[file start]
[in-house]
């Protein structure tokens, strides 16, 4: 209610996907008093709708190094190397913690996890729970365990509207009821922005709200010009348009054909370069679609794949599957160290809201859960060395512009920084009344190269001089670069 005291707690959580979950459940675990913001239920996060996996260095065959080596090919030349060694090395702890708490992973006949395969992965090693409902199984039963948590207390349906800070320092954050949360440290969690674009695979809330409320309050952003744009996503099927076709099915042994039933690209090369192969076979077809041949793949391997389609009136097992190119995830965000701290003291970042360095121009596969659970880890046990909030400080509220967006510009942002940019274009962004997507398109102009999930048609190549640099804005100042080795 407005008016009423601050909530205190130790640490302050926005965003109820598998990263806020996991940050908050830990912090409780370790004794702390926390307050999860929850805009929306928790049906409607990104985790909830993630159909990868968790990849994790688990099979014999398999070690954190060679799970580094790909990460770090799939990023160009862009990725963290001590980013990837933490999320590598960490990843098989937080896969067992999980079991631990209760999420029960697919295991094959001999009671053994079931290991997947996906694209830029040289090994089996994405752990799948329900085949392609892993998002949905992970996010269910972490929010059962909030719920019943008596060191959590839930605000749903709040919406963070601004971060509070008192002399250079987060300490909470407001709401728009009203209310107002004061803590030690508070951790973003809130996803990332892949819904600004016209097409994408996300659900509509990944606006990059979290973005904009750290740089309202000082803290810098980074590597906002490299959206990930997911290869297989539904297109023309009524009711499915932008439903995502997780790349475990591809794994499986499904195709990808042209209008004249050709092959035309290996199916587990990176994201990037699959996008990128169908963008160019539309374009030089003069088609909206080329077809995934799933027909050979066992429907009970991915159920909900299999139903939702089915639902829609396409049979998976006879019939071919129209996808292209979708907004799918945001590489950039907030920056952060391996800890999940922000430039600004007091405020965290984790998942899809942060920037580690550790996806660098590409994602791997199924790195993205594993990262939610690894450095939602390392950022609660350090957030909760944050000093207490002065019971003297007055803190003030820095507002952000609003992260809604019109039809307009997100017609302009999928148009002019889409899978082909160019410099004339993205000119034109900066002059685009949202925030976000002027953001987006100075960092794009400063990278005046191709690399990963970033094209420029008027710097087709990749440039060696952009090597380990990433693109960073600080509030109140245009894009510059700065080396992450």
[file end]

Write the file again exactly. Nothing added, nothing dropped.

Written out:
[in-house]
């Protein structure tokens, strides 16, 4: 209610996907008093709708190094190397913690996890729970365990509207009821922005709200010009348009054909370069679609794949599957160290809201859960060395512009920084009344190269001089670069 005291707690959580979950459940675990913001239920996060996996260095065959080596090919030349060694090395702890708490992973006949395969992965090693409902199984039963948590207390349906800070320092954050949360440290969690674009695979809330409320309050952003744009996503099927076709099915042994039933690209090369192969076979077809041949793949391997389609009136097992190119995830965000701290003291970042360095121009596969659970880890046990909030400080509220967006510009942002940019274009962004997507398109102009999930048609190549640099804005100042080795 407005008016009423601050909530205190130790640490302050926005965003109820598998990263806020996991940050908050830990912090409780370790004794702390926390307050999860929850805009929306928790049906409607990104985790909830993630159909990868968790990849994790688990099979014999398999070690954190060679799970580094790909990460770090799939990023160009862009990725963290001590980013990837933490999320590598960490990843098989937080896969067992999980079991631990209760999420029960697919295991094959001999009671053994079931290991997947996906694209830029040289090994089996994405752990799948329900085949392609892993998002949905992970996010269910972490929010059962909030719920019943008596060191959590839930605000749903709040919406963070601004971060509070008192002399250079987060300490909470407001709401728009009203209310107002004061803590030690508070951790973003809130996803990332892949819904600004016209097409994408996300659900509509990944606006990059979290973005904009750290740089309202000082803290810098980074590597906002490299959206990930997911290869297989539904297109023309009524009711499915932008439903995502997780790349475990591809794994499986499904195709990808042209209008004249050709092959035309290996199916587990990176994201990037699959996008990128169908963008160019539309374009030089003069088609909206080329077809995934799933027909050979066992429907009970991915159920909900299999139903939702089915639902829609396409049979998976006879019939071919129209996808292209979708907004799918945001590489950039907030920056952060391996800890999940922000430039600004007091405020965290984790998942899809942060920037580690550790996806660098590409994602791997199924790195993205594993990262939610690894450095939602390392950022609660350090957030909760944050000093207490002065019971003297007055803190003030820095507002952000609003992260809604019109039809307009997100017609302009999928148009002019889409899978082909160019410099004339993205000119034109900066002059685009949202925030976000002027953001987006100075960092794009400063990278005046191709690399990963970033094209420029008027710097087709990749440039060696952009090597380990990433693109960073600080509030109140245009894009510059700065080396992450």